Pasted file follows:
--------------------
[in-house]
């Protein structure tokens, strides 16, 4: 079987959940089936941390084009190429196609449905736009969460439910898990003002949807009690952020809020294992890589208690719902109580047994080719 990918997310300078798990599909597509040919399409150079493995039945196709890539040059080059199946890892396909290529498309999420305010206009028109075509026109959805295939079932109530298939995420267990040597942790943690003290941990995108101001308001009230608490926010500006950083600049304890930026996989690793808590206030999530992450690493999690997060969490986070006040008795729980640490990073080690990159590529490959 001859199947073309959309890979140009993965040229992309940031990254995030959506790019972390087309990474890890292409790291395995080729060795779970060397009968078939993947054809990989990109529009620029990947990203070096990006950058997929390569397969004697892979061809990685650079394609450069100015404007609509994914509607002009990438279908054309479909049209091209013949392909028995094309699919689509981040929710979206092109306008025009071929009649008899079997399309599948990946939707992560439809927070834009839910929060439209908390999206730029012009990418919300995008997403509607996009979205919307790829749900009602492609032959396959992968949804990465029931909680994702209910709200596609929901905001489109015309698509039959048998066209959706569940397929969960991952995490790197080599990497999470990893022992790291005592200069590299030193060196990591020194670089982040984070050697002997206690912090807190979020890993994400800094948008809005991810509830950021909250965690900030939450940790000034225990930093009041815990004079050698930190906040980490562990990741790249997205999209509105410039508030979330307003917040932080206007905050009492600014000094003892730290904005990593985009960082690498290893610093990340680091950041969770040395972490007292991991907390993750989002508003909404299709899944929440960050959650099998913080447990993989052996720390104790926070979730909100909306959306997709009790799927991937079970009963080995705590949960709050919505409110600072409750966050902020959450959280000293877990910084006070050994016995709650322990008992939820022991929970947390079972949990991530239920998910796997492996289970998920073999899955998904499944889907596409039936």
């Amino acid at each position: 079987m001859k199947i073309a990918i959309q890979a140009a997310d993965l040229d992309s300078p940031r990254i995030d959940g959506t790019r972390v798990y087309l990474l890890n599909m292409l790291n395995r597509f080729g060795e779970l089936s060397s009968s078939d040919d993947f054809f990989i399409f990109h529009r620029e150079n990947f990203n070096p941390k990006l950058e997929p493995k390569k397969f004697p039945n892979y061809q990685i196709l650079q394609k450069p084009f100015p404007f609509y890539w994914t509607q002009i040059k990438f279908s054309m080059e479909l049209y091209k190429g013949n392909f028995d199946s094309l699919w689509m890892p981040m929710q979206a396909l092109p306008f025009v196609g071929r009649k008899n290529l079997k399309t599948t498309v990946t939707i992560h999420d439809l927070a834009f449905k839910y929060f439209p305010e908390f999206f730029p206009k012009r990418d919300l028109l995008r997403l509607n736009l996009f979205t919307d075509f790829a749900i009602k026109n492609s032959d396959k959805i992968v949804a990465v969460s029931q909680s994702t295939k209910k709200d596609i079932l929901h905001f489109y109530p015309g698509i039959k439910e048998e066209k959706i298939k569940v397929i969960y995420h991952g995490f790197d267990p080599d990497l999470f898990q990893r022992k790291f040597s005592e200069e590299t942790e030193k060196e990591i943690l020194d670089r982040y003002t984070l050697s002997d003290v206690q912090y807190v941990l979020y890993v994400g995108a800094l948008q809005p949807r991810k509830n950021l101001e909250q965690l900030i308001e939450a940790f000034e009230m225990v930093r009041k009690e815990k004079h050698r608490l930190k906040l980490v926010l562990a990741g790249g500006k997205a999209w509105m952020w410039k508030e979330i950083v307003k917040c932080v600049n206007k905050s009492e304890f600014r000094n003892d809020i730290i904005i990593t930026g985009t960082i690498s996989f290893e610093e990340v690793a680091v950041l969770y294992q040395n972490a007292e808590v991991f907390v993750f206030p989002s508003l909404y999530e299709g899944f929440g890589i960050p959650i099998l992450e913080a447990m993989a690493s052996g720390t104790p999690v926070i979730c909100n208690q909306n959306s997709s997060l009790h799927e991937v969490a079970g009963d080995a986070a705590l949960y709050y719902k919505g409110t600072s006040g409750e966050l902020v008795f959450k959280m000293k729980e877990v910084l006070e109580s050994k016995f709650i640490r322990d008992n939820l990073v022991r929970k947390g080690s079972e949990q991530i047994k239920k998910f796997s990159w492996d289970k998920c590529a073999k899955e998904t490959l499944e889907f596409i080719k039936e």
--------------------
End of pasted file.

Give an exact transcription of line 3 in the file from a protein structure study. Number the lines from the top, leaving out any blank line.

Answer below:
């Amino acid at each position: 079987m001859k199947i073309a990918i959309q890979a140009a997310d993965l040229d992309s300078p940031r990254i995030d959940g959506t790019r972390v798990y087309l990474l890890n599909m292409l790291n395995r597509f080729g060795e779970l089936s060397s009968s078939d040919d993947f054809f990989i399409f990109h529009r620029e150079n990947f990203n070096p941390k990006l950058e997929p493995k390569k397969f004697p039945n892979y061809q990685i196709l650079q394609k450069p084009f100015p404007f609509y890539w994914t509607q002009i040059k990438f279908s054309m080059e479909l049209y091209k190429g013949n392909f028995d199946s094309l699919w689509m890892p981040m929710q979206a396909l092109p306008f025009v196609g071929r009649k008899n290529l079997k399309t599948t498309v990946t939707i992560h999420d439809l927070a834009f449905k839910y929060f439209p305010e908390f999206f730029p206009k012009r990418d919300l028109l995008r997403l509607n736009l996009f979205t919307d075509f790829a749900i009602k026109n492609s032959d396959k959805i992968v949804a990465v969460s029931q909680s994702t295939k209910k709200d596609i079932l929901h905001f489109y109530p015309g698509i039959k439910e048998e066209k959706i298939k569940v397929i969960y995420h991952g995490f790197d267990p080599d990497l999470f898990q990893r022992k790291f040597s005592e200069e590299t942790e030193k060196e990591i943690l020194d670089r982040y003002t984070l050697s002997d003290v206690q912090y807190v941990l979020y890993v994400g995108a800094l948008q809005p949807r991810k509830n950021l101001e909250q965690l900030i308001e939450a940790f000034e009230m225990v930093r009041k009690e815990k004079h050698r608490l930190k906040l980490v926010l562990a990741g790249g500006k997205a999209w509105m952020w410039k508030e979330i950083v307003k917040c932080v600049n206007k905050s009492e304890f600014r000094n003892d809020i730290i904005i990593t930026g985009t960082i690498s996989f290893e610093e990340v690793a680091v950041l969770y294992q040395n972490a007292e808590v991991f907390v993750f206030p989002s508003l909404y999530e299709g899944f929440g890589i960050p959650i099998l992450e913080a447990m993989a690493s052996g720390t104790p999690v926070i979730c909100n208690q909306n959306s997709s997060l009790h799927e991937v969490a079970g009963d080995a986070a705590l949960y709050y719902k919505g409110t600072s006040g409750e966050l902020v008795f959450k959280m000293k729980e877990v910084l006070e109580s050994k016995f709650i640490r322990d008992n939820l990073v022991r929970k947390g080690s079972e949990q991530i047994k239920k998910f796997s990159w492996d289970k998920c590529a073999k899955e998904t490959l499944e889907f596409i080719k039936e």